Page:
The Resilience of Trees

Yesterday was a glorious September day. Warm enough to wear a t-shirt all day, cool enough to have an edge. It started damp and ended with that buttery light that only comes in autumn. It was the best of all possible days. The little red dragonflies were swarming and the hawthorns pushed their fat red berries at me like a conference of strumpets.

 We spent the day cutting back the trees which grow with abandon in the Night Planted Orchard. It feels cruel to take thick boles out of trees, or to cut down the wild plum trees which have sprung up everywhere. It's equally cruel to leave the rowan crowded until it's sad, bowed head and starved leaves are a footnote in the shrubbery, or to leave the Ginko struggling upwards, its light stolen by a rampant Mirabelle on one side, a bullying laurel on the other, and imperious ashes behind. Struggling to carry a twelve foot, six inch thick bole down the garden it struck me that there must be hundreds of tonnes of wood in the garden, all still, all resilient, looking down at me with my mighty pole pruner and whispering 'is that all you've got, little man?'


Spring Dreaming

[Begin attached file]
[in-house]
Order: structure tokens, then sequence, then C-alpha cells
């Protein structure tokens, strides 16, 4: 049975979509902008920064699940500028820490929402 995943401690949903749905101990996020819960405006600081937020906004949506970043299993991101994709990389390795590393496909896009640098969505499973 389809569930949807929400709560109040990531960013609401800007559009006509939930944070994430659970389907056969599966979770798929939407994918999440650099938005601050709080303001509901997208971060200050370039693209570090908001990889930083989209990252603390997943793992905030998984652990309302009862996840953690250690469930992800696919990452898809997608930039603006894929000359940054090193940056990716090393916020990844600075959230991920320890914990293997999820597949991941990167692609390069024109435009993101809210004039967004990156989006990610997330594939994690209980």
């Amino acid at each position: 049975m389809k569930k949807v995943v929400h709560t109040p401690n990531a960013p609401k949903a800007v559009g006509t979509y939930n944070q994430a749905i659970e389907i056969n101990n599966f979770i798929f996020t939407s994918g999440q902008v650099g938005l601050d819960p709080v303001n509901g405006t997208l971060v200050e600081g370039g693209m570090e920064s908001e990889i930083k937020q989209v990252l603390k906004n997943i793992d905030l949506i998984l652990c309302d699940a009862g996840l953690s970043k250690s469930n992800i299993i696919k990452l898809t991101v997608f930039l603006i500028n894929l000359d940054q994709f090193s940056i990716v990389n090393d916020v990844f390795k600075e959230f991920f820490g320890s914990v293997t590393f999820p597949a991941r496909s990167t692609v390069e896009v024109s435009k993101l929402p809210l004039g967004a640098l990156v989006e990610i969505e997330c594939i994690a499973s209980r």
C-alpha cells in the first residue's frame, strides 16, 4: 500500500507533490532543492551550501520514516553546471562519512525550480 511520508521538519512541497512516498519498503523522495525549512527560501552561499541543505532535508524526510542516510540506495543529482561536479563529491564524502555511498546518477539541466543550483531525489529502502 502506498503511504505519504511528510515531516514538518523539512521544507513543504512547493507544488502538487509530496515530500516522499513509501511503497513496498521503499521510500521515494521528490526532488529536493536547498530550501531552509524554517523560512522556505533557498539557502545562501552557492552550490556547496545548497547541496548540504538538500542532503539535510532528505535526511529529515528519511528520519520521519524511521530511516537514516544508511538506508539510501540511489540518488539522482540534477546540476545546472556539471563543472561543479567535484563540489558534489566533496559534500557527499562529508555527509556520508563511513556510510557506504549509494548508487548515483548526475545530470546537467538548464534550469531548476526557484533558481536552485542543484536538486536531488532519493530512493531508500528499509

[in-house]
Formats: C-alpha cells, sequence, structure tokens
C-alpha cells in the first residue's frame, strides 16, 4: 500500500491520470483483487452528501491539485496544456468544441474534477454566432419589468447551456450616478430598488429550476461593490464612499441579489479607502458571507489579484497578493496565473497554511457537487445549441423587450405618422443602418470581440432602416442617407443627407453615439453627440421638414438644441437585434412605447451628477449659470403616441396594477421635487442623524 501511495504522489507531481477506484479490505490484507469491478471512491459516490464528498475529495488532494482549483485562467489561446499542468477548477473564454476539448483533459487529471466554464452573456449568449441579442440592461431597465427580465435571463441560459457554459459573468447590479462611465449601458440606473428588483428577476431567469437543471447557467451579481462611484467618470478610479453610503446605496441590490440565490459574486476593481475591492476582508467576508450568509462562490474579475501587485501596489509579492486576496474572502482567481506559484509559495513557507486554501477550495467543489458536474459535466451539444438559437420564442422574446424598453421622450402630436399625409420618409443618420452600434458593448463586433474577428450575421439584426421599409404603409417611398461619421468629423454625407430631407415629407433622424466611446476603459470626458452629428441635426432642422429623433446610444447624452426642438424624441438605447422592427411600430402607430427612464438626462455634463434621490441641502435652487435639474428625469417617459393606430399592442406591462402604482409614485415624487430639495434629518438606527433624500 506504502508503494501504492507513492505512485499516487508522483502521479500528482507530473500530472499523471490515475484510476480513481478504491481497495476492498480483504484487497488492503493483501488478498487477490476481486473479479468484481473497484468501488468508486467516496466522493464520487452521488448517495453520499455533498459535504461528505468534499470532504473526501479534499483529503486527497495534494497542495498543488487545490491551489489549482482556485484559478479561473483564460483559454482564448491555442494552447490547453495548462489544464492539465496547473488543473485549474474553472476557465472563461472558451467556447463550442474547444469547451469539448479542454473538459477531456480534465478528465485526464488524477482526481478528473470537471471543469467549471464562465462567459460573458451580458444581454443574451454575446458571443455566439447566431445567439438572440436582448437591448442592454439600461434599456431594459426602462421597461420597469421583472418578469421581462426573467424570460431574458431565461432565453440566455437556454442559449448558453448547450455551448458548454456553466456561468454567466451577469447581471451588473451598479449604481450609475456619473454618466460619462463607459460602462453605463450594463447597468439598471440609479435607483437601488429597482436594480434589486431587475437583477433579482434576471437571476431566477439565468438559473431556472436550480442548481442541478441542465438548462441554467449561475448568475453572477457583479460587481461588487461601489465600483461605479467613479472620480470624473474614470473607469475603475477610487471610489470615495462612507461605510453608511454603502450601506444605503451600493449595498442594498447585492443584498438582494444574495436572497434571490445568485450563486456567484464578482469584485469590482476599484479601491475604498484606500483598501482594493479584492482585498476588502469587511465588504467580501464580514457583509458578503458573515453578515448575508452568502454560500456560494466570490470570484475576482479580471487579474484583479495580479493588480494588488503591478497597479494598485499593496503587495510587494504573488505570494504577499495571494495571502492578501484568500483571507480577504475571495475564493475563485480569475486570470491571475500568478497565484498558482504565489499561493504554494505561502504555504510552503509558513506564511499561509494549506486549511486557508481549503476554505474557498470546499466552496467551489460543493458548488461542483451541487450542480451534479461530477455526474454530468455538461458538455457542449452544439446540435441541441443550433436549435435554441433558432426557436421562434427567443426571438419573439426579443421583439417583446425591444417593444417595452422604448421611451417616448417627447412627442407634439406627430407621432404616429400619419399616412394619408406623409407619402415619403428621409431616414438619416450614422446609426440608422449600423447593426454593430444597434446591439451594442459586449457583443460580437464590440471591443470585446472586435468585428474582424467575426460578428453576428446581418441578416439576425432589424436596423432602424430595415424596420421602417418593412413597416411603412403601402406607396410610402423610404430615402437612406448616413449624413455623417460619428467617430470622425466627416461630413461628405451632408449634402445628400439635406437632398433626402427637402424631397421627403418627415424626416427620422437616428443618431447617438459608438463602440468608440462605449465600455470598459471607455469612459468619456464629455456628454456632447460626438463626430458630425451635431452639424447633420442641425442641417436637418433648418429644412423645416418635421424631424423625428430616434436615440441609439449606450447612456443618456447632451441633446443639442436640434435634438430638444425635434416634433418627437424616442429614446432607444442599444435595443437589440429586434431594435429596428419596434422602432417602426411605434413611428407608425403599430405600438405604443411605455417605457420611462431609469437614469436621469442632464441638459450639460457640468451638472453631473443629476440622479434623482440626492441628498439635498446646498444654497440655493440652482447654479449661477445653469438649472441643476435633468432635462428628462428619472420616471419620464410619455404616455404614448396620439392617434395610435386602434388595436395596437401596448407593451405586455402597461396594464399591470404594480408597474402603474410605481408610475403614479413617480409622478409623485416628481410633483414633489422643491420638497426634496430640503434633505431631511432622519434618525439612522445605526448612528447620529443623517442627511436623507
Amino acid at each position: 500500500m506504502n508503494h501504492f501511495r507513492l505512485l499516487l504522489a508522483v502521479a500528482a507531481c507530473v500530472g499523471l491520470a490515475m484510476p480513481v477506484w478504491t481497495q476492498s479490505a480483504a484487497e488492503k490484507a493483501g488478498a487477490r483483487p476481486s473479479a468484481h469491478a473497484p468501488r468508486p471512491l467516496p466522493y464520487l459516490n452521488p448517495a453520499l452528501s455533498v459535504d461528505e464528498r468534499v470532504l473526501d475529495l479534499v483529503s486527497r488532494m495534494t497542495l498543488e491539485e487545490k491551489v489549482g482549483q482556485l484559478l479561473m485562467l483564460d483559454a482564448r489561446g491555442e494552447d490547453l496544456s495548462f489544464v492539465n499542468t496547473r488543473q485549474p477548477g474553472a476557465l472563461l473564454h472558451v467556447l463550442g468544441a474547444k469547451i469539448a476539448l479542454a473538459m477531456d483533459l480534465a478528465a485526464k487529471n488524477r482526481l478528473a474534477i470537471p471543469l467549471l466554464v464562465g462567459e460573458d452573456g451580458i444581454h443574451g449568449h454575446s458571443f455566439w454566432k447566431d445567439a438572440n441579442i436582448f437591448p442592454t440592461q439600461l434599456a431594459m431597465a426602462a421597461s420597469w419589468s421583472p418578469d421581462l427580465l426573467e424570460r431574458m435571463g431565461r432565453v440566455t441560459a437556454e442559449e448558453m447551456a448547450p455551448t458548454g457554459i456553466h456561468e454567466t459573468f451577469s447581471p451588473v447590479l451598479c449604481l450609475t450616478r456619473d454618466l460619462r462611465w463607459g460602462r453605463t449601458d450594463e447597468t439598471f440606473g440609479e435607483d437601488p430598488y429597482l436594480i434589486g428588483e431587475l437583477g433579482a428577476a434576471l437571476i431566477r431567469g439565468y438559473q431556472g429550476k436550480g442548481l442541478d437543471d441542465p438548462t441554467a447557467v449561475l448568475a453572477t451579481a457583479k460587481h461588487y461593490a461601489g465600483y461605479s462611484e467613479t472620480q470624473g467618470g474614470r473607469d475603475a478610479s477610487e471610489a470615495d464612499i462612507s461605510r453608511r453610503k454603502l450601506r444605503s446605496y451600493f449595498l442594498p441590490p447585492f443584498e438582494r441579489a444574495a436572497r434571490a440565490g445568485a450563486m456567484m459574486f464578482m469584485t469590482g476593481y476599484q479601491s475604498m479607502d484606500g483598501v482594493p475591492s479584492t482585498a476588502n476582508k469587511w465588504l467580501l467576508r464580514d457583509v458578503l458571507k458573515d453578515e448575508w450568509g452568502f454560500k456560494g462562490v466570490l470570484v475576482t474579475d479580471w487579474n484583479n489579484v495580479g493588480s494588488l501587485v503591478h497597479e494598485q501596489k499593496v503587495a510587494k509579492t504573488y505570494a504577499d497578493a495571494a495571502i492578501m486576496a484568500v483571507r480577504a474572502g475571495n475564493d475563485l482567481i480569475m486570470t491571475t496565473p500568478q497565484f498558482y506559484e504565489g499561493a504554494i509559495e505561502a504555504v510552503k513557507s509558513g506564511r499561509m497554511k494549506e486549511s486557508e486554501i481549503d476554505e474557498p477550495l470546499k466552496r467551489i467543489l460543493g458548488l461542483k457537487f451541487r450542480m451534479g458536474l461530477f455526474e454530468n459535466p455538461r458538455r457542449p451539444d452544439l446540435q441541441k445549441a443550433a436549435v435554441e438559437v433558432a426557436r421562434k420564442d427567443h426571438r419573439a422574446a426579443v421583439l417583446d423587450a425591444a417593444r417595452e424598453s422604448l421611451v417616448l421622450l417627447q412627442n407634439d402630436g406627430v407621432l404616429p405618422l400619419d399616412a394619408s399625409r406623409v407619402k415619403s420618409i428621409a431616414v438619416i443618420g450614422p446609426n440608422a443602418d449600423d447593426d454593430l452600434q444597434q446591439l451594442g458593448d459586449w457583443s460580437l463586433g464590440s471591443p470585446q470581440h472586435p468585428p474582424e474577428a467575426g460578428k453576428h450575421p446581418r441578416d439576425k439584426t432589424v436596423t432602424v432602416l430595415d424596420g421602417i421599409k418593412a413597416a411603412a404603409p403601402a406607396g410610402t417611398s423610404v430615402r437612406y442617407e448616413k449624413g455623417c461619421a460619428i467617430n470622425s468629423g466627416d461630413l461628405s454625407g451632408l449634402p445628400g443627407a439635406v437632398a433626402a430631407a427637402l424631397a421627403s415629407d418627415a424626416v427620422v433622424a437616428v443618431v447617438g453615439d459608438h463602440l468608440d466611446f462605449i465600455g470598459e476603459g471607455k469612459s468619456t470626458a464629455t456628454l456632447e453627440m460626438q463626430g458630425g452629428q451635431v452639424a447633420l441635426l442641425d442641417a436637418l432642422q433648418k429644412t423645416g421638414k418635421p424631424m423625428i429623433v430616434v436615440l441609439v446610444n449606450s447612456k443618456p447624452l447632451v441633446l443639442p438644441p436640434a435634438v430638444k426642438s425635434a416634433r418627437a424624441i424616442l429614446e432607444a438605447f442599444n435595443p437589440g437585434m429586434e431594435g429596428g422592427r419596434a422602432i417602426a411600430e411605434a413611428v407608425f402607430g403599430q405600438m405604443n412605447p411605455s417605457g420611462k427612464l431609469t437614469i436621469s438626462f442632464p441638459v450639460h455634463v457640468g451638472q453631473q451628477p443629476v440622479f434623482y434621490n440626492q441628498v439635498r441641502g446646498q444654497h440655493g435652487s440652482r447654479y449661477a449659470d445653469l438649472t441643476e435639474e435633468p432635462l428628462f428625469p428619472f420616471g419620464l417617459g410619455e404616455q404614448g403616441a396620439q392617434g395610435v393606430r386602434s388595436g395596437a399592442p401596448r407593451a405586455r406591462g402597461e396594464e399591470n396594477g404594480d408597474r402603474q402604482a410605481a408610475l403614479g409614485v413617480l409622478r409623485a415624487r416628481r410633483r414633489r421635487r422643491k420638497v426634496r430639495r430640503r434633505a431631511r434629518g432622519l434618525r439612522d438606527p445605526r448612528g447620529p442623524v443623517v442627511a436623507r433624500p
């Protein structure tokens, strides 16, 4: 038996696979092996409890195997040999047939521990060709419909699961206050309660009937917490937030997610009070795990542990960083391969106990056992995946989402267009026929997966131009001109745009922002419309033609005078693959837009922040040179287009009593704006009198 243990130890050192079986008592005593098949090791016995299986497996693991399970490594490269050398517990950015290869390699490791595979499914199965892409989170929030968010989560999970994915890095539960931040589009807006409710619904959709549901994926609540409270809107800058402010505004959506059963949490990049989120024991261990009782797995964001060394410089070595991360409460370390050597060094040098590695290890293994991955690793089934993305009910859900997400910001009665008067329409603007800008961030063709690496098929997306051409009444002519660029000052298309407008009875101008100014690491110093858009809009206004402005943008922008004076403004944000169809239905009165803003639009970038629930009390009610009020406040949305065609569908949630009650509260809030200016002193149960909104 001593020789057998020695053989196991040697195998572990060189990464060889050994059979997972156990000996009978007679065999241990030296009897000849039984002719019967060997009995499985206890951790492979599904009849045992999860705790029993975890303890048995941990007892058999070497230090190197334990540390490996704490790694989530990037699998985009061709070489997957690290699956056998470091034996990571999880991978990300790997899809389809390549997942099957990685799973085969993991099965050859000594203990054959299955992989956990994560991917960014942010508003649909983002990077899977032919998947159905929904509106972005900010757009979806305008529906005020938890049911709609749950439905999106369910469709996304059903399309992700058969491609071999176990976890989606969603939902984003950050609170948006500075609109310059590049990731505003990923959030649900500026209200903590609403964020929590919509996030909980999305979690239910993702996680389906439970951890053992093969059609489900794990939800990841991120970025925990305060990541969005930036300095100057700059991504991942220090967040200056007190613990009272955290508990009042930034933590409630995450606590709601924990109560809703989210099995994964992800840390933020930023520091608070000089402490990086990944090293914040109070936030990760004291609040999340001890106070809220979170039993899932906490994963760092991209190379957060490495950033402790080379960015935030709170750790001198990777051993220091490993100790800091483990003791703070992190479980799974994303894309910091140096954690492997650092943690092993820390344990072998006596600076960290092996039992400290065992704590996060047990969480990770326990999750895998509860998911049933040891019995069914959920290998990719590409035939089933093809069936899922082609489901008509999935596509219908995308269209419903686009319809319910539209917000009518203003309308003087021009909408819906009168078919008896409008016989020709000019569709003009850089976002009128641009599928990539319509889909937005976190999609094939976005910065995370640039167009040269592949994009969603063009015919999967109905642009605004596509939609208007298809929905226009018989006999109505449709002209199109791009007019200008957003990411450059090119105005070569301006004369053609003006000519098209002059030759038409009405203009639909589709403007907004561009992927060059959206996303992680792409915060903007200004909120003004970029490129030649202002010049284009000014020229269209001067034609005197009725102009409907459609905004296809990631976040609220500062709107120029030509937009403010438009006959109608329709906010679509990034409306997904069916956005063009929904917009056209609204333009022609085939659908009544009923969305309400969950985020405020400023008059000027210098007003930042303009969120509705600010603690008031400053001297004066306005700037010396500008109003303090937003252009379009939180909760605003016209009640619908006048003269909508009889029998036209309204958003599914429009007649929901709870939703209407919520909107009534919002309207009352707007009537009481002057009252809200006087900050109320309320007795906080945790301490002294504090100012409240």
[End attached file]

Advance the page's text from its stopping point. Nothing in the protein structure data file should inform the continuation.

A bewildering acceleration of circumstances meant that I left Babylon on a dreary autumn day and arrived after too much sleep in springtime in Adelaide, with blossom on the trees and a strange buzz in the air. The similarities between Australia and the UK only serve to illustrate the differences. There is talk of Christmas as the pinnacle of the long climb into glorious summer, not the distant bright light in the middle of a dark passage. My hosts were shocked that I suggested making a bonfire to burn old letters. One of my reluctant bonfires in the Night Planted Orchard would start a fire that would flush half of Australia into the sea. Double glazing is a rare and curious beast. Air conditioning is mandatory. In the US-style strip-malls, US brands compete with familiar UK brands. The steering wheel is on the right side of the car for once, but the road furniture is pure US which can lead a distracted traveller astray. Men talk about family, tragedies and real life in a way that would have real men fleeing in terror from an English pub. Beer is drunk like a bewildering sacrement that has had its day. Wine has equal standing. Serious conversations turn out to be wind-ups and keeping a straight face is a national performance art. Pubs are full of families and children. Kangaroos cross the road like sacred cows. There are protests about not opening underground coal mines. The greatest difference of all is the sheer overwhelming sense of space. There is wilderness here, more even than in the US. The population is tiny for the size of the country and most people live around the cities or in towns nearby. I drove the back way back to Sydney, through the mountains and the national parks, and didn't see another soul until I started looking for coffee. Even in the US, the wilderness has to be protected from humans. In Australia, the humans have to be protected from the wilderness in all its glory.


Blue Neon